Cool Things I Read, Vol. 4

Kind of all over the place this week!

Honorary TBP Editor Jeremy Corbyn getting some footy in

Libraries are Filling an Affordable Fitness Void

During a week when Forbes published a piece calling for libraries to be summarily replaced by Amazon, Outline shows us one reason why they remain an integral part of our communities. Libraries have, especially in poor and rural communities, become centers for physical activity for many patrons, as well as places to learn about health and wellness. Said one librarian, “[Patrons] need community and to connect with other humans. They should get what they need from the library — and sometimes, it’s not a book.”

Veterans Speak Out Against The Militarization Of Sport

Promoting his new book, Howard Bryant writes for WBUR on veterans who feel uncomfortable with the glorification of the military at sporting events in the United States. Says one, “The cost of war — that very ugly face of war — was being kept from us. And the only time we see it, sometimes, is when they bring out a wounded soldier, for example. And maybe he or she has lost two or three limbs, but they’re brought out into an NFL stadium or an MLB baseball game. And the impression that you get is, ‘Everything’s OK, see?’ But we don’t see this person struggling to get around at home. And maybe being depressed because they’ve suffered this horrible wound in war.”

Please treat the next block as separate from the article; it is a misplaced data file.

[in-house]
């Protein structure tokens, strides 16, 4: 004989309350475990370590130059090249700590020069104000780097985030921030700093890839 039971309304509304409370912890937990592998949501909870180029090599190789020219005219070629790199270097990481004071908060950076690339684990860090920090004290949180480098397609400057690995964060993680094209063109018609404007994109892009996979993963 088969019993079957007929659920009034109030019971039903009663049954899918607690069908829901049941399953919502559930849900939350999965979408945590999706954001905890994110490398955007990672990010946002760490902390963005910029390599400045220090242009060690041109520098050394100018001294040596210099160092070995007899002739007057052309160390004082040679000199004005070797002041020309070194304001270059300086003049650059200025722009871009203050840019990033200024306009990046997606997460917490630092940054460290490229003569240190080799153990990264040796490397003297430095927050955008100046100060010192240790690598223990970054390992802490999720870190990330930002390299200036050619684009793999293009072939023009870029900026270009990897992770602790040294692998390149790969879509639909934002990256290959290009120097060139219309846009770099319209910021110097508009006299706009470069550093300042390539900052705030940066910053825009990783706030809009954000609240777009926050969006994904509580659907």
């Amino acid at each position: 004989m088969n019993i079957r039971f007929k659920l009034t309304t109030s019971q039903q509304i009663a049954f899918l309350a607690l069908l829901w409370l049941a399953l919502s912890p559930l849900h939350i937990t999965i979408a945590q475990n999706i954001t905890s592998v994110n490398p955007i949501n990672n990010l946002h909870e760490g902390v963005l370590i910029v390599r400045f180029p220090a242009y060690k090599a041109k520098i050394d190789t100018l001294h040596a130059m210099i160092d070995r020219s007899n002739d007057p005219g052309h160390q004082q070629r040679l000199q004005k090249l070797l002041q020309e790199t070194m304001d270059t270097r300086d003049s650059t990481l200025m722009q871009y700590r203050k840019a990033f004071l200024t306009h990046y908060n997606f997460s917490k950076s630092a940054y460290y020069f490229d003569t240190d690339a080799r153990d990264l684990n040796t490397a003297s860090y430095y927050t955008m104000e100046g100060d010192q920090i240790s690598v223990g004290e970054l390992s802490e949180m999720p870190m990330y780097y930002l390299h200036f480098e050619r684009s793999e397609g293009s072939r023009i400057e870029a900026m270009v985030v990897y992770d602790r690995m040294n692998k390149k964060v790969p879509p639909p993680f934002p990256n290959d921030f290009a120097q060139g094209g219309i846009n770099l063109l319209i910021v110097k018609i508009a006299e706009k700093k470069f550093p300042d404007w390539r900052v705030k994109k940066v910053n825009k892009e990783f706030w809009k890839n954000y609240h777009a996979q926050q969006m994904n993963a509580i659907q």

What the Arlee Warriors Were Playing For

I know you can only read a limited number of Times articles each month without paying, but this one is worth it. It tells the story of the Arlee Warriors, a high school basketball team from a native reservation in Montana, who became a powerhouse despite the terrible events going on around them.

The Story of 14

This short documentary from Topic tells the story of 14 black players from the University of Wyoming who were removed from the team for protesting the racist policies of BYU— a story that has gone under the radar compared to other more prominent intersections between sport and political protest.

Concussion Protocol

Data artist Josh Begley put together what was effectively a supercut of every reported concussion in the NFL last year — in reverse. As he said in an interview with Topic, “I didn’t want the film to be a bunch of hard hits in forward motion; I didn’t want the purpose of the film to be that you can’t watch it till the end. There’s something that unwinding forward[-moving] time can do that makes you see things a little bit differently, and for me, watching some of these moments in reverse was not just a way to watch them over and over, but a way to ask a question about whether something else can be seen in these scenes.”